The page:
The Ramapough Mountain Indians have lived in the hills and forests of northern New Jersey, less than 40 miles from midtown Manhattan, for hundreds of years. In the 1960s, their neighbor in nearby Mahwah, the Ford Motor Company, bought their land and began dumping toxic waste in the woods and abandoned iron mines surrounding their homes. Ford has acknowledged the dumping.

In the 1980s, the Ramapough’s homeland was placed on the Environmental Protection Agency’s list of federally monitored Superfund sites – and supposedly cleaned up by Ford. However, thousands of tons of toxic waste were left behind. In 2006, the residents of Upper Ringwood, after suffering for years from a range of mysterious ailments, including deadly cancers, skin rashes and high rates of miscarriage, filed a mass action lawsuit seeking millions of dollars from Ford as compensation for their suffering. Ford denied all responsibility for the illnesses devastating the community and claimed its flawed cleanup had fully complied with all EPA rules.

MANN v. FORD tells the story of a small community’s epic battle against two American giants: the Ford Motor Company and the Environmental Protection Agency, which failed to ensure that Ford cleaned the land of deadly toxins and erroneously declared the community safe and clean of toxic waste. The documentary debuts MONDAY, JULY 18 (9:00-10:45 p.m. ET/PT), exclusively on HBO.

Impressive. We should point out the New Jersey newspaper, The Record (reporters Jan Barry, Thomas E. Franklin, Mary Jo Layton, Tim Nostrand, Alex Nussbaum,Tom Troncone, Debra Lynn Vial, Lindy Washburn, Barbara Williams) initially broke this story for the wider public in an award-winning series called Toxic Legacy. The paper’s web site says,

A generation ago, the Ford Motor Company churned out six millions cars and trucks at a sprawling assembly plant in Mahwah. But that remarkable production came at a cost. Before the plant closed in 1980, it also generated an ocean of pollution that was dumped in the forests of North Jersey, contaminating a mountain community in Ringwood and threatening the region’s most important watershed.

In 2005, a team of reporters from The Record spent months conducting an investigation of the failed cleanups that had taken place up to that point, and documenting its impact on the people living amid the waste.

So again, the film aired on MONDAY, JULY 18 (9:00-10:45 p.m. ET/PT), exclusively on HBO.

Jobs … Coming from Wind ~ a repost


U.S. Waters Polluted by 10 Million Tons of Dog Poop


U.S. Waters Polluted by 10 Million Tons of Dog Poop

The 78 million dogs living in the United States create 10 million tons of feces annually, polluting waterways and posing a threat to public health, according to a pet waste removal service asking Americans to pledge to scoop the poop this Earth Day.

Dog Waste Threatens Public Health

“Dog waste is an environmental pollutant. In 1991, it was placed in the same health category as oil and toxic chemicals by the Environmental Protection Agency,” explains Virginia-based pet waste removal company Doody Calls in a press release. “The longer dog waste stays on the ground, the greater a contamination becomes. Bacteria, worms and other parasites thrive in waste until it’s washed away into the water supply.”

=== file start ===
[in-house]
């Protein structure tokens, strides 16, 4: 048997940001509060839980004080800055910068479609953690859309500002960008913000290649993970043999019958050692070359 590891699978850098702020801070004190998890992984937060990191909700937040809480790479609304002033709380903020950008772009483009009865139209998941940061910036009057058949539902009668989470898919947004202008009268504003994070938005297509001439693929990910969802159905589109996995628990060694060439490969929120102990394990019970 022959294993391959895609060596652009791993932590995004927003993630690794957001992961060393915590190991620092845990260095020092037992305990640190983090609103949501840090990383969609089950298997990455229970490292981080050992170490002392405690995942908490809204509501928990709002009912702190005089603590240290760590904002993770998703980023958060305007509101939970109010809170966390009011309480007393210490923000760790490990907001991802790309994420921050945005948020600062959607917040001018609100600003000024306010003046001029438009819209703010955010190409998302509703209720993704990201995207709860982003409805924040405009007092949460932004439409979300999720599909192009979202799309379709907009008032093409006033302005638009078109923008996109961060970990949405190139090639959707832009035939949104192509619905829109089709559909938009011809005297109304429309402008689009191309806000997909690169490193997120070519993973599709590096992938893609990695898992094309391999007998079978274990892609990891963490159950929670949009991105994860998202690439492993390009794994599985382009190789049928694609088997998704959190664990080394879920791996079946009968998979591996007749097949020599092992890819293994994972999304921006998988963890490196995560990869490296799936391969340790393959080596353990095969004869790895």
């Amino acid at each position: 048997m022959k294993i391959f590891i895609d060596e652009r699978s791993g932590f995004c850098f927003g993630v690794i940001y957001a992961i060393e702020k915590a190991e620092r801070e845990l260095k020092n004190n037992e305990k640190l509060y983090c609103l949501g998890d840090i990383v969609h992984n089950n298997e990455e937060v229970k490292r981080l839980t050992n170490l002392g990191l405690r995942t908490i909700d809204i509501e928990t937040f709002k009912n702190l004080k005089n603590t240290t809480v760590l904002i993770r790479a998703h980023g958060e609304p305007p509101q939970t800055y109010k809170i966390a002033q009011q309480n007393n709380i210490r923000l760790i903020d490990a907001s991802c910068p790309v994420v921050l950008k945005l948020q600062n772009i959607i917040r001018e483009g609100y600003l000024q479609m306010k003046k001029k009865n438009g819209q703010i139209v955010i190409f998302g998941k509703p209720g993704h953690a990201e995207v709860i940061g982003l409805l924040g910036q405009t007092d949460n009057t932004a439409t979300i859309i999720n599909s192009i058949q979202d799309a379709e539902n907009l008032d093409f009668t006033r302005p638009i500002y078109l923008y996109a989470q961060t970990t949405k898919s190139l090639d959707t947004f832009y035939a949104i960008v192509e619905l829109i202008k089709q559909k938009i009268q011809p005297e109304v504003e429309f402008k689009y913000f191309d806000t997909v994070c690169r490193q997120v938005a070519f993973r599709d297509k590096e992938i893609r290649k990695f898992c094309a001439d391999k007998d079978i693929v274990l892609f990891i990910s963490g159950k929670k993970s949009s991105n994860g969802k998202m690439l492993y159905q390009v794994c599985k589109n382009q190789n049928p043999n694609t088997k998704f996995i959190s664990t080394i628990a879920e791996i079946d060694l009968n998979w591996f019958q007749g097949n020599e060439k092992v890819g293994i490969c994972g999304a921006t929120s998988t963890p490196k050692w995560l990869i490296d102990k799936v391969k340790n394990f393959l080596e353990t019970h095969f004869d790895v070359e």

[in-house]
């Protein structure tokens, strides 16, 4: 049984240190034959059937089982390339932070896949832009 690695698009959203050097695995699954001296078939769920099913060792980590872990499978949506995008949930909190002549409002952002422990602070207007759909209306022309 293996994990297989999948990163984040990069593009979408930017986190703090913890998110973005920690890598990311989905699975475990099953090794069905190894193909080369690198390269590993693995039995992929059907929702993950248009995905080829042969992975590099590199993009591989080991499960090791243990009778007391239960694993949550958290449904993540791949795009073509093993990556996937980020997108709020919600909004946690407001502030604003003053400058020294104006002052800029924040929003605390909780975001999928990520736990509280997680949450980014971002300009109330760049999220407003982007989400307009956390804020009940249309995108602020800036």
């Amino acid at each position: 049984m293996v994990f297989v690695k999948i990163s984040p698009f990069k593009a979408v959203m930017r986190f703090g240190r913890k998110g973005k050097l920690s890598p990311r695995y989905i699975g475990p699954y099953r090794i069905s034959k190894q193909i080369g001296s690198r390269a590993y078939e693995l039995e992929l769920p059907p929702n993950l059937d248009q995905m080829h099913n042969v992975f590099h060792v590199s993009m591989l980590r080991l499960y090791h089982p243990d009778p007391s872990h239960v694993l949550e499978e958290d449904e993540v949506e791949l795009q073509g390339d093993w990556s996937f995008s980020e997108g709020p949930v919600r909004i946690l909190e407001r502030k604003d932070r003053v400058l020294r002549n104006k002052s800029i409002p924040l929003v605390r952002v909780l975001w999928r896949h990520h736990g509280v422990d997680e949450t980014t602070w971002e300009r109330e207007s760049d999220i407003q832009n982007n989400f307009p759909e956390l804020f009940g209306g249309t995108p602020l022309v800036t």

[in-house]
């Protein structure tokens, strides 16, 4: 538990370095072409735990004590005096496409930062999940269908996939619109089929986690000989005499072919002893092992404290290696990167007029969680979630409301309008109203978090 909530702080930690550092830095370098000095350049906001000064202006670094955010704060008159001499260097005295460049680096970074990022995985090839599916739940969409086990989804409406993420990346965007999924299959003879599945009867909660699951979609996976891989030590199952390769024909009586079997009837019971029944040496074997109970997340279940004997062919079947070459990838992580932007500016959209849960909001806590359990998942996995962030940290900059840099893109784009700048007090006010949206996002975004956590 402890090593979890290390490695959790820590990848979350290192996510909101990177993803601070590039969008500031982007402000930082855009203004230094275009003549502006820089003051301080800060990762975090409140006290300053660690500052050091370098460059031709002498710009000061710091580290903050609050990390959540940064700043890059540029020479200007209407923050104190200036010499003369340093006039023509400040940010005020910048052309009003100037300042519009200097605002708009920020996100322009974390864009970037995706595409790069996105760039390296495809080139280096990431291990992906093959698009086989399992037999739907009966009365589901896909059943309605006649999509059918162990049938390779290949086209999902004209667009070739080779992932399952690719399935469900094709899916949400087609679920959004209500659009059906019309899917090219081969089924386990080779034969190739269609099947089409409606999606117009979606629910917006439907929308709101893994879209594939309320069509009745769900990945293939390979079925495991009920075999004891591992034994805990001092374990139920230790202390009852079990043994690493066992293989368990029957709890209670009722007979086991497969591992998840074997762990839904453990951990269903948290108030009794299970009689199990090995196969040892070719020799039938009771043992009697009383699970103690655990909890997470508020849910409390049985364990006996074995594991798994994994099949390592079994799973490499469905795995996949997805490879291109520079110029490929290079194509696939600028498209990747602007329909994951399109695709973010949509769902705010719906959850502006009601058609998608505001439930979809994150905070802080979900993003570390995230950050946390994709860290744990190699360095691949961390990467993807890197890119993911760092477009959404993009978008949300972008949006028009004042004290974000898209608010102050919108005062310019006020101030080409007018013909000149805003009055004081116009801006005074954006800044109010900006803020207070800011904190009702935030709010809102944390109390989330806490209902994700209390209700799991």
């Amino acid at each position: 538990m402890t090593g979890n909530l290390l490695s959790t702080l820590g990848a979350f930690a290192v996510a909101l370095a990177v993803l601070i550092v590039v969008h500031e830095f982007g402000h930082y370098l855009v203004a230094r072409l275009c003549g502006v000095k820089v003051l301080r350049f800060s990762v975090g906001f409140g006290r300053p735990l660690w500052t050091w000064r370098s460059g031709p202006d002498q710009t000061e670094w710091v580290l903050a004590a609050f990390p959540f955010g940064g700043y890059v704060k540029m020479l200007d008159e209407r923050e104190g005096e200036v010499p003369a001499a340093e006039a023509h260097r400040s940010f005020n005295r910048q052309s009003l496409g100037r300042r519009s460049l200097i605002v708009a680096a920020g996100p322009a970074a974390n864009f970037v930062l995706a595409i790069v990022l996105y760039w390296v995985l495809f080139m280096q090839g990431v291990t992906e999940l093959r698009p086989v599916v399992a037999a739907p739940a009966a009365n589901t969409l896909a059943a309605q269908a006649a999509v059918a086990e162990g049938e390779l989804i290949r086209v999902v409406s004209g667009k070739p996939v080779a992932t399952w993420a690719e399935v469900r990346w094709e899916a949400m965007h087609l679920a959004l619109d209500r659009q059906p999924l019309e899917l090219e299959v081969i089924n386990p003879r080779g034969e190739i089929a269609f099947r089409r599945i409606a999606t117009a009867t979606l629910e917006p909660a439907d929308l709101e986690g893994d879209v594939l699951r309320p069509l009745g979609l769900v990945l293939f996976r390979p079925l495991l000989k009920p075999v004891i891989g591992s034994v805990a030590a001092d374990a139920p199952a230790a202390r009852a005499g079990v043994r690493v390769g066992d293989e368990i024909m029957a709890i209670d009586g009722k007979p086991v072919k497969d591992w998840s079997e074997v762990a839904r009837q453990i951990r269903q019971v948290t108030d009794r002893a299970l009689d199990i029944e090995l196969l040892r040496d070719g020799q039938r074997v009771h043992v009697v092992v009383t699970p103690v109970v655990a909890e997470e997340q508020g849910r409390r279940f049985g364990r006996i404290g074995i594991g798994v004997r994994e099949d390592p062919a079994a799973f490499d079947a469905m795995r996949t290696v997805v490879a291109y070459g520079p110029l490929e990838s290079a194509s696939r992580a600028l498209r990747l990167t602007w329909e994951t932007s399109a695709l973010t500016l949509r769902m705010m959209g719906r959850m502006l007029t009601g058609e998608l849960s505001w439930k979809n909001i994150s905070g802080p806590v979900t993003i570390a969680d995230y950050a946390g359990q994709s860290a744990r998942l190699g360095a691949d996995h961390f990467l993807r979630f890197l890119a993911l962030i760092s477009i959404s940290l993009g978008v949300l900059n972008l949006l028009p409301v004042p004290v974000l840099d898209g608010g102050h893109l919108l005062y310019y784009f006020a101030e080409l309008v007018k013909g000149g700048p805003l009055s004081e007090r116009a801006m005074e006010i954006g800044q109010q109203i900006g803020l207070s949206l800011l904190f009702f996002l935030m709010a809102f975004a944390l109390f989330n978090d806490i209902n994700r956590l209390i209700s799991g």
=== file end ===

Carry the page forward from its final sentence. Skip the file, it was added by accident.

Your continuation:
USAToday reports that 40% of dog owners do not pick up their dog’s waste at all and all that waste pollutes waterways. Because scientists are able to track the origin of the fecal bacteria to the species that excreted it, we even know how much. One study showed as much as 90% of the fecal coliform in urban stormwater was of non-human origin, mostly dog.

In just a couple of days, 100 dogs can deposit enough bacteria to temporarily close a bay, and all  watershed areas within 20 miles of it,                     to swimming  and fishing. Officials in Seattle consider waste from the city’s million dogs to be a major pollution source of Puget Sound. Dogs have also been shown to be a major source of water contamination in Clearwater, FL; Arlington, VA; and Boise, ID.

So What’s a Responsible Dog Owner to Do?

If you live in Cambridge, MA, you can drop your dog’s leavings into methane digesters to power the lights in some parks. If you live in Jefferson County, CO, you can join the poop patrol to remind your neighbors that there is no dog poo fairy (seriously). For the rest of us, the Natural Resources Defense Council has the following recommendations:

  • First, you definitely should not let your dog’s droppings lay near water ways, curbs, or even in your yard. What you should do is . . .
  • Wrap it in a plastic bag (biodegradable, corn-derived, or regular) and put it in the trash (though not all municipalities allow this).
  • Flush it. Dog waste can be managed by most sewage treatment systems and some septic tanks. (Do not flush cat waste because the parasite Toxoplasma gondii can survive sewage treatment plants.)
  • Install an underground pet waste digester. Basically a septic tank just for your pet.
  • Bury it in your yard. Keep pet waste away from vegetable gardens, the water table, and streams and buried at least 5 inches deep. Always cover fresh waste with with dirt.
  • Hire a poop collection service. Services will patrol your yard for poop on a weekly or bi-weekly schedule.  What a service does with the waste will vary, but you won’t have to handle it yourself.

Related Reading

The Cool Way To Clean Up After Your Dog [Video]

Lights Powered by Dog Poop! (VIDEO)

NRDC Study Finds U.S. Beaches More Polluted Than Ever